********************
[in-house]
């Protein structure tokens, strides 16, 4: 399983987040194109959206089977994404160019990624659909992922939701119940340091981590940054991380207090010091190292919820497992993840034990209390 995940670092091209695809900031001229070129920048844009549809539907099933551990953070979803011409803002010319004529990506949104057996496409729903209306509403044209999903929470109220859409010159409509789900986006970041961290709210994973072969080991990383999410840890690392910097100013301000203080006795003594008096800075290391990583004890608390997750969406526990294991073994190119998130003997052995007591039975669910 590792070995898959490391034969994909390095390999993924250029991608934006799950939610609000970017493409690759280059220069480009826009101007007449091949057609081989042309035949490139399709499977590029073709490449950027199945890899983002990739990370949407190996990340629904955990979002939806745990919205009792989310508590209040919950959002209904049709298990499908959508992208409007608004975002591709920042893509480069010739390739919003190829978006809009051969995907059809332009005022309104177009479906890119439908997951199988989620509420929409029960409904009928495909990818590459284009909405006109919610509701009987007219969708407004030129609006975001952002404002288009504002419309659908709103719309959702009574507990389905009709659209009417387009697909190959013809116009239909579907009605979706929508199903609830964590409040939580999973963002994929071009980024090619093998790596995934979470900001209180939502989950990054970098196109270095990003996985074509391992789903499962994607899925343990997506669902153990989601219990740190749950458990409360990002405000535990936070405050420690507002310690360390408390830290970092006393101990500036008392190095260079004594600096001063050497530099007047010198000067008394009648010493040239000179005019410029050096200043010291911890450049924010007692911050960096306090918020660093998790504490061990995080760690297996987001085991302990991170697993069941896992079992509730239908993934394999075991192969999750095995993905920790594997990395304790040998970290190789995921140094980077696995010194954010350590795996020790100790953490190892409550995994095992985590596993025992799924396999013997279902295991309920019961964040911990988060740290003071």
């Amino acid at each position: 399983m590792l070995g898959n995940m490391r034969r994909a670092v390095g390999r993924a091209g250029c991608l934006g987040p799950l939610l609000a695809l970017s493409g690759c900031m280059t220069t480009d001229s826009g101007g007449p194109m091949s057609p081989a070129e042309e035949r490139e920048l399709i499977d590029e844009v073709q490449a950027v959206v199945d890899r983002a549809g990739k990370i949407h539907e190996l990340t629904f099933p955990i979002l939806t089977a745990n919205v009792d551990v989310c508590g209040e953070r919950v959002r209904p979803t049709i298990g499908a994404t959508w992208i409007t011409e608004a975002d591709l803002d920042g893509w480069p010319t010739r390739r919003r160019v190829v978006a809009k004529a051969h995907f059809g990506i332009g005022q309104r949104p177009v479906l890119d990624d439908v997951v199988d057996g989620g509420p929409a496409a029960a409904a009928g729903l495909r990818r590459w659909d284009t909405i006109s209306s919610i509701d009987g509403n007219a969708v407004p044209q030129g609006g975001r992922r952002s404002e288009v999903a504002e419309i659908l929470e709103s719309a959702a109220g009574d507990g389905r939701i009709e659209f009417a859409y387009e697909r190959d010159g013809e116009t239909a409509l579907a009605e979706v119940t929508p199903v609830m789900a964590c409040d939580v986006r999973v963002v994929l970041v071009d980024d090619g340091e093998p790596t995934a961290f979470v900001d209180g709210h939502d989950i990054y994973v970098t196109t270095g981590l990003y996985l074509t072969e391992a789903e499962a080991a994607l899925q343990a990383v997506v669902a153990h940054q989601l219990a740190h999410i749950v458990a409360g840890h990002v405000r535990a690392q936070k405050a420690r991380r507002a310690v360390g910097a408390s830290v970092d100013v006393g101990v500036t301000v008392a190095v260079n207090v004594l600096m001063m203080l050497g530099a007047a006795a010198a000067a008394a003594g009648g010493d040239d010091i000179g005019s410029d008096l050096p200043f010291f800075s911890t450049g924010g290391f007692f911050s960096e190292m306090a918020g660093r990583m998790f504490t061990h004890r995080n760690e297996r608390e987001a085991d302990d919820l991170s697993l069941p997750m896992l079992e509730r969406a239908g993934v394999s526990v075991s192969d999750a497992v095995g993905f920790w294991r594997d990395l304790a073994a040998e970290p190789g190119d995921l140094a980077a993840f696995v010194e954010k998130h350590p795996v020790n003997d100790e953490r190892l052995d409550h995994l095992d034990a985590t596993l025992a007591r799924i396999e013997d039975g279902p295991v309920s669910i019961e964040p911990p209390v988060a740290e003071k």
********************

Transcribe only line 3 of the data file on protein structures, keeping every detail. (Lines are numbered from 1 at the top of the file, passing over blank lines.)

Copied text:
């Amino acid at each position: 399983m590792l070995g898959n995940m490391r034969r994909a670092v390095g390999r993924a091209g250029c991608l934006g987040p799950l939610l609000a695809l970017s493409g690759c900031m280059t220069t480009d001229s826009g101007g007449p194109m091949s057609p081989a070129e042309e035949r490139e920048l399709i499977d590029e844009v073709q490449a950027v959206v199945d890899r983002a549809g990739k990370i949407h539907e190996l990340t629904f099933p955990i979002l939806t089977a745990n919205v009792d551990v989310c508590g209040e953070r919950v959002r209904p979803t049709i298990g499908a994404t959508w992208i409007t011409e608004a975002d591709l803002d920042g893509w480069p010319t010739r390739r919003r160019v190829v978006a809009k004529a051969h995907f059809g990506i332009g005022q309104r949104p177009v479906l890119d990624d439908v997951v199988d057996g989620g509420p929409a496409a029960a409904a009928g729903l495909r990818r590459w659909d284009t909405i006109s209306s919610i509701d009987g509403n007219a969708v407004p044209q030129g609006g975001r992922r952002s404002e288009v999903a504002e419309i659908l929470e709103s719309a959702a109220g009574d507990g389905r939701i009709e659209f009417a859409y387009e697909r190959d010159g013809e116009t239909a409509l579907a009605e979706v119940t929508p199903v609830m789900a964590c409040d939580v986006r999973v963002v994929l970041v071009d980024d090619g340091e093998p790596t995934a961290f979470v900001d209180g709210h939502d989950i990054y994973v970098t196109t270095g981590l990003y996985l074509t072969e391992a789903e499962a080991a994607l899925q343990a990383v997506v669902a153990h940054q989601l219990a740190h999410i749950v458990a409360g840890h990002v405000r535990a690392q936070k405050a420690r991380r507002a310690v360390g910097a408390s830290v970092d100013v006393g101990v500036t301000v008392a190095v260079n207090v004594l600096m001063m203080l050497g530099a007047a006795a010198a000067a008394a003594g009648g010493d040239d010091i000179g005019s410029d008096l050096p200043f010291f800075s911890t450049g924010g290391f007692f911050s960096e190292m306090a918020g660093r990583m998790f504490t061990h004890r995080n760690e297996r608390e987001a085991d302990d919820l991170s697993l069941p997750m896992l079992e509730r969406a239908g993934v394999s526990v075991s192969d999750a497992v095995g993905f920790w294991r594997d990395l304790a073994a040998e970290p190789g190119d995921l140094a980077a993840f696995v010194e954010k998130h350590p795996v020790n003997d100790e953490r190892l052995d409550h995994l095992d034990a985590t596993l025992a007591r799924i396999e013997d039975g279902p295991v309920s669910i019961e964040p911990p209390v988060a740290e003071k």